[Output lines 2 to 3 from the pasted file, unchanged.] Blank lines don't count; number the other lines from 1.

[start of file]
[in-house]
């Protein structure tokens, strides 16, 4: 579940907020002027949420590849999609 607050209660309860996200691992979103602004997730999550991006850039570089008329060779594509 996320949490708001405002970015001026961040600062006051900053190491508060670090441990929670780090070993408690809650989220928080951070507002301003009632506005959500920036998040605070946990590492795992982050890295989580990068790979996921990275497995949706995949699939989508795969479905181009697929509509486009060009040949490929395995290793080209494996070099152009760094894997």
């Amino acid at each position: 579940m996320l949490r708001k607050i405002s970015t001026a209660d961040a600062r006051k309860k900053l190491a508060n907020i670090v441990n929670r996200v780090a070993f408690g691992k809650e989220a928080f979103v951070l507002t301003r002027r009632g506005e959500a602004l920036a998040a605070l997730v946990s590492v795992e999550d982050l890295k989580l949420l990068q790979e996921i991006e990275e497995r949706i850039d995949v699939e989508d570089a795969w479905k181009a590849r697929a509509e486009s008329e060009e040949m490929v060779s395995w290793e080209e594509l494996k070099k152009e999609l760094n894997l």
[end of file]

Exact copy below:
């Protein structure tokens, strides 16, 4: 579940907020002027949420590849999609 607050209660309860996200691992979103602004997730999550991006850039570089008329060779594509 996320949490708001405002970015001026961040600062006051900053190491508060670090441990929670780090070993408690809650989220928080951070507002301003009632506005959500920036998040605070946990590492795992982050890295989580990068790979996921990275497995949706995949699939989508795969479905181009697929509509486009060009040949490929395995290793080209494996070099152009760094894997």
């Amino acid at each position: 579940m996320l949490r708001k607050i405002s970015t001026a209660d961040a600062r006051k309860k900053l190491a508060n907020i670090v441990n929670r996200v780090a070993f408690g691992k809650e989220a928080f979103v951070l507002t301003r002027r009632g506005e959500a602004l920036a998040a605070l997730v946990s590492v795992e999550d982050l890295k989580l949420l990068q790979e996921i991006e990275e497995r949706i850039d995949v699939e989508d570089a795969w479905k181009a590849r697929a509509e486009s008329e060009e040949m490929v060779s395995w290793e080209e594509l494996k070099k152009e999609l760094n894997l």